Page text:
When I recently speculated that taking vitamin pills may contribute to unhealthy choices because many people assume the pills shield them from the choices’ ill effects, I figured there was no way to support my hunch. But I was mistaken: A recent Taiwanese study demonstrated that taking multivitamins does indeed make people feel protected against health hazards and thus more likely to indulge in unhealthy choices.
Led by Wen-Bin Chiou at National Sun Yat-Sen University, the researchers gave daily placebos for a week to 82 adults (45 women, 37 men, average age 31). They told half of the group that they were taking multivitamins, and at the end of the week administered surveys on the subjects’ health-related inclinations. The results: Those who thought they were taking vitamins reported a 44% higher tendency to partake in risky activities (examples included casual sex, sunbathing, and binge drinking), and a 61% higher preference for all-you-can-eat buffets over healthy meals, compared with those who knew they were taking placebos. The “multivitamin” group also reported exercising 14% less. The researchers concluded that multivitamin takers may experience an “illusory invulnerability” contributing to all kinds of risky behaviors.
In a related study, Chiou and colleagues gave placebos to a group of smokers, some of whom were led to believe that they were getting multivitamins or another dietary supplement perceived as protecting health, such as vitamin C. As expected, those who thought they were taking dietary supplements smoked more cigarettes. And the more positive that smokers felt about the presumed benefits of the fake supplements, the more they smoked. I find this study particularly ironic because taking beta-carotene and vitamin A can substantially increase a smoker’s risk of getting lung cancer.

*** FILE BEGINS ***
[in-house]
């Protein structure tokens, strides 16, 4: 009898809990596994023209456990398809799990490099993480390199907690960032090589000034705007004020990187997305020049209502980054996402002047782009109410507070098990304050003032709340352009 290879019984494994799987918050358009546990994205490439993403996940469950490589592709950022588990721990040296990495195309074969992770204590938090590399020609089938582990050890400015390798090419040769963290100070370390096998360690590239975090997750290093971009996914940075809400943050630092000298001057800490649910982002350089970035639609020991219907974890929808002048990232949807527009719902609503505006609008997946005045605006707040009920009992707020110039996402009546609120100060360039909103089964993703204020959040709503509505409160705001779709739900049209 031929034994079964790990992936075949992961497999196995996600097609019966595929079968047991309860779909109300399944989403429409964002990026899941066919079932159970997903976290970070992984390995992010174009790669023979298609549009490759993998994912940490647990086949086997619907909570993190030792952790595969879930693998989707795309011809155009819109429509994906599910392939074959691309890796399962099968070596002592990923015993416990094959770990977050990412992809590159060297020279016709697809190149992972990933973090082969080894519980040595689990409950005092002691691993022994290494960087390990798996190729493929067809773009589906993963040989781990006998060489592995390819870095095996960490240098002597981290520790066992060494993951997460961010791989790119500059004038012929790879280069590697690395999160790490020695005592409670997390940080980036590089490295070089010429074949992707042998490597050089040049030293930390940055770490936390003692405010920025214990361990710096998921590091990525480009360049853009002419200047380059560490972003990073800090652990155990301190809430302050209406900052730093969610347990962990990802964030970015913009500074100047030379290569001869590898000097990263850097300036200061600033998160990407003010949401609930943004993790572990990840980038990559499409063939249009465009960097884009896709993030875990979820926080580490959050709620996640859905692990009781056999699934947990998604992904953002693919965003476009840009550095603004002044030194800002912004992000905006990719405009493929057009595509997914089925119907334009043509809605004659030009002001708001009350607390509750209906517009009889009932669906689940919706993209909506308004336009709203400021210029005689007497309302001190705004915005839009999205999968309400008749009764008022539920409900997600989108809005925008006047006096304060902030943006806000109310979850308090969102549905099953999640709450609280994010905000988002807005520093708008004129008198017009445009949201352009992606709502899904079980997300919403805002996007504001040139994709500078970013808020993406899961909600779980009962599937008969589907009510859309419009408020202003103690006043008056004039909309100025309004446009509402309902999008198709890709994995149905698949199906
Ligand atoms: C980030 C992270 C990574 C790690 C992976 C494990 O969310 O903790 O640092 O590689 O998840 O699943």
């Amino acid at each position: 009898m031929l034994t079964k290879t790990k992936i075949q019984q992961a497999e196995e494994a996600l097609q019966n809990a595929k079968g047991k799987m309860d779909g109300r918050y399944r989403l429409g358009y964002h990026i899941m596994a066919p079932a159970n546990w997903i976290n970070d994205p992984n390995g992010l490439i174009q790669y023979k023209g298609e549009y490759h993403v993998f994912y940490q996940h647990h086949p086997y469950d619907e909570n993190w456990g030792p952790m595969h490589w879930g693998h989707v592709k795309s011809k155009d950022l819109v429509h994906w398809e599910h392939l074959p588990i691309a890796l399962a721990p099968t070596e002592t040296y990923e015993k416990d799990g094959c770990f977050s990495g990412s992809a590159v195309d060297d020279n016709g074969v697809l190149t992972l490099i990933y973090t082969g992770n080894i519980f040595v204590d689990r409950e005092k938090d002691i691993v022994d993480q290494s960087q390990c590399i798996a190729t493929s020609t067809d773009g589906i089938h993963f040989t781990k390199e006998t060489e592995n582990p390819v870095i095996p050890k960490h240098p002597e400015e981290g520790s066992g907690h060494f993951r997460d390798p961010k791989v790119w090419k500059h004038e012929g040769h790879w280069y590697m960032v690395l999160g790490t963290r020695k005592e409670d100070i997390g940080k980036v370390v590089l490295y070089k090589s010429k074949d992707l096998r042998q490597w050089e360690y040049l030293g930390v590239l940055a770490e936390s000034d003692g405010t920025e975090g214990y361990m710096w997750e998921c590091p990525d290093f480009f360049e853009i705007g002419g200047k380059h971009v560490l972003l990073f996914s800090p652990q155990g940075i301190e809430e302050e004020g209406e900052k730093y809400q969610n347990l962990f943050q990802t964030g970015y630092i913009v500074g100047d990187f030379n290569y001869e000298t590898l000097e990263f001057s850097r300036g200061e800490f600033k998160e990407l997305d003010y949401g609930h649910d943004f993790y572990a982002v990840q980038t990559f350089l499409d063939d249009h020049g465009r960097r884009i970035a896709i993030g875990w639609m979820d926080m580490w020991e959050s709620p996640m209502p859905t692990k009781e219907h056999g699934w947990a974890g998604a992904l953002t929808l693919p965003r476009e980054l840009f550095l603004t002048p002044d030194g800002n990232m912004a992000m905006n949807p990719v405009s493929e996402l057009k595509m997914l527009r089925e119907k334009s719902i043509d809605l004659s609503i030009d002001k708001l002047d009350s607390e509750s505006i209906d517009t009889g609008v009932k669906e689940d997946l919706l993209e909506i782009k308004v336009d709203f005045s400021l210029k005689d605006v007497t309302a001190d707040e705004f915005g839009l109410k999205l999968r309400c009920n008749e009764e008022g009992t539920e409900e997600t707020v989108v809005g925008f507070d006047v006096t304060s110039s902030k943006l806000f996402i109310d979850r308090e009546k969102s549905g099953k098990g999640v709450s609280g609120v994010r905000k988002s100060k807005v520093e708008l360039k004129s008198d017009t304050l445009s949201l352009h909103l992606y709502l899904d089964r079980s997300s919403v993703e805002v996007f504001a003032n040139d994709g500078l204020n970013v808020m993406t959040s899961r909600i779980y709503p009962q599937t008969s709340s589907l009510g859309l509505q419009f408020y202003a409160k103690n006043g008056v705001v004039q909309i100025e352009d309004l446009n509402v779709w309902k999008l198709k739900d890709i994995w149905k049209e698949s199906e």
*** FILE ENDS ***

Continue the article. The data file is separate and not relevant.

One reason all this is interesting is that a few years ago prominent biochemist Bruce N. Ames, at the Children’s Hospital of Oakland Research Institute, proposed an intriguing theory about aging and vitamins that suggests taking multivitamins might well be a good thing as a general rule. Briefly, his “triage hypothesis” holds that evolution has geared our bodies to selectively allocate scarce micronutrients (essential vitamins and minerals) to support metabolic functions that help insure near-term survival, which means that short micronutrient rations are given to less-urgent metabolic processes when diets aren’t well-balanced—a dietary plight that was likely often the case for our ancestors, and that Ames argues is probably also the case for many people today who consume a lot of junk food. Unfortunately, the short-rationed metabolic processes tend to be the very ones that help protect us from the relatively slow-acting damage that probably underlies aging, such as repairing frayed DNA (damaged DNA can lead to cancer and many other diseases of aging).
Like most hypotheses related to nutrition, this one is controversial and hard to prove. But it is consistent with the generally accepted evolutionary theory of aging, which holds that natural selection works to keep us healthy and vibrant when we’re young, but effectively loses interest in us as we grow older, allowing us to get trashed by things such as free-radical damage to DNA and other biodegrading insults—as evolutionary biologist George Williams observed in 1957, whenever there’s a tradeoff that evolution has to make affecting health and survival, it invariably favors the choice that promotes vibrancy early in life, even if that has dire delayed effects that play out in later life. Ames’s theory can be seen as an offshoot of this “antagonistic pleiotropy” principle.
So does it make sense to take a daily multivitamin after all? Ironically, it would seem the answer is most likely to be yes for those who tend to eat junk and make other poor lifestyle choices, and thus who would also be the kind of people most likely to suffer ill effects caused by the illusory invulnerability that goes with popping vitamins. As for me personally, I’ve decided to pop a multivitamin on the relatively rare days when I remember to do so, and on those days to take special pains to steer clear of orgies, sunburns, binge drinking, and all-you-can-eat restaurants.